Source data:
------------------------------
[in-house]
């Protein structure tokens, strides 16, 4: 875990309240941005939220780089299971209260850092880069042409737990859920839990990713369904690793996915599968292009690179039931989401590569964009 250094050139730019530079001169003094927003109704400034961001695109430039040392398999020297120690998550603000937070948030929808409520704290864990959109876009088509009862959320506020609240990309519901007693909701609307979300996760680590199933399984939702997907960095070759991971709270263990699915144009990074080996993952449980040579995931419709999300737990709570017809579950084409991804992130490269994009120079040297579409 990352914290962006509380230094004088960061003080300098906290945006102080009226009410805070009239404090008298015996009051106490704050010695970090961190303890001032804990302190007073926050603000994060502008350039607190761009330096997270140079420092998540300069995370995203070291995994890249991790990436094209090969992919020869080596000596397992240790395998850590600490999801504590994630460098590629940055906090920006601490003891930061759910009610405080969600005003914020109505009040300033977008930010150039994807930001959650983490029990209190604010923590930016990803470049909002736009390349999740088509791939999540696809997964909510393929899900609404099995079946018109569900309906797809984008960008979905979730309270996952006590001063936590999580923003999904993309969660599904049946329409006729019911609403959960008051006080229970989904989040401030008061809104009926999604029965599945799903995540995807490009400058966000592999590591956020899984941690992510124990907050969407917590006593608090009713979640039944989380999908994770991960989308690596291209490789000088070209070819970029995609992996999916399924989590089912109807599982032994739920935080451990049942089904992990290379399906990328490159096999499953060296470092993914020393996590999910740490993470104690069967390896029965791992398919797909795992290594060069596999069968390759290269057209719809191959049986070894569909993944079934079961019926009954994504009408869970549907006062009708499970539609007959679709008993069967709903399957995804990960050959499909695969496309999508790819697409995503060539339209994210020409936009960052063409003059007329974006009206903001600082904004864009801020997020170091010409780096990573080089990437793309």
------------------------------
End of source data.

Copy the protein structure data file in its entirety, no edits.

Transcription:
[in-house]
């Protein structure tokens, strides 16, 4: 875990309240941005939220780089299971209260850092880069042409737990859920839990990713369904690793996915599968292009690179039931989401590569964009 250094050139730019530079001169003094927003109704400034961001695109430039040392398999020297120690998550603000937070948030929808409520704290864990959109876009088509009862959320506020609240990309519901007693909701609307979300996760680590199933399984939702997907960095070759991971709270263990699915144009990074080996993952449980040579995931419709999300737990709570017809579950084409991804992130490269994009120079040297579409 990352914290962006509380230094004088960061003080300098906290945006102080009226009410805070009239404090008298015996009051106490704050010695970090961190303890001032804990302190007073926050603000994060502008350039607190761009330096997270140079420092998540300069995370995203070291995994890249991790990436094209090969992919020869080596000596397992240790395998850590600490999801504590994630460098590629940055906090920006601490003891930061759910009610405080969600005003914020109505009040300033977008930010150039994807930001959650983490029990209190604010923590930016990803470049909002736009390349999740088509791939999540696809997964909510393929899900609404099995079946018109569900309906797809984008960008979905979730309270996952006590001063936590999580923003999904993309969660599904049946329409006729019911609403959960008051006080229970989904989040401030008061809104009926999604029965599945799903995540995807490009400058966000592999590591956020899984941690992510124990907050969407917590006593608090009713979640039944989380999908994770991960989308690596291209490789000088070209070819970029995609992996999916399924989590089912109807599982032994739920935080451990049942089904992990290379399906990328490159096999499953060296470092993914020393996590999910740490993470104690069967390896029965791992398919797909795992290594060069596999069968390759290269057209719809191959049986070894569909993944079934079961019926009954994504009408869970549907006062009708499970539609007959679709008993069967709903399957995804990960050959499909695969496309999508790819697409995503060539339209994210020409936009960052063409003059007329974006009206903001600082904004864009801020997020170091010409780096990573080089990437793309």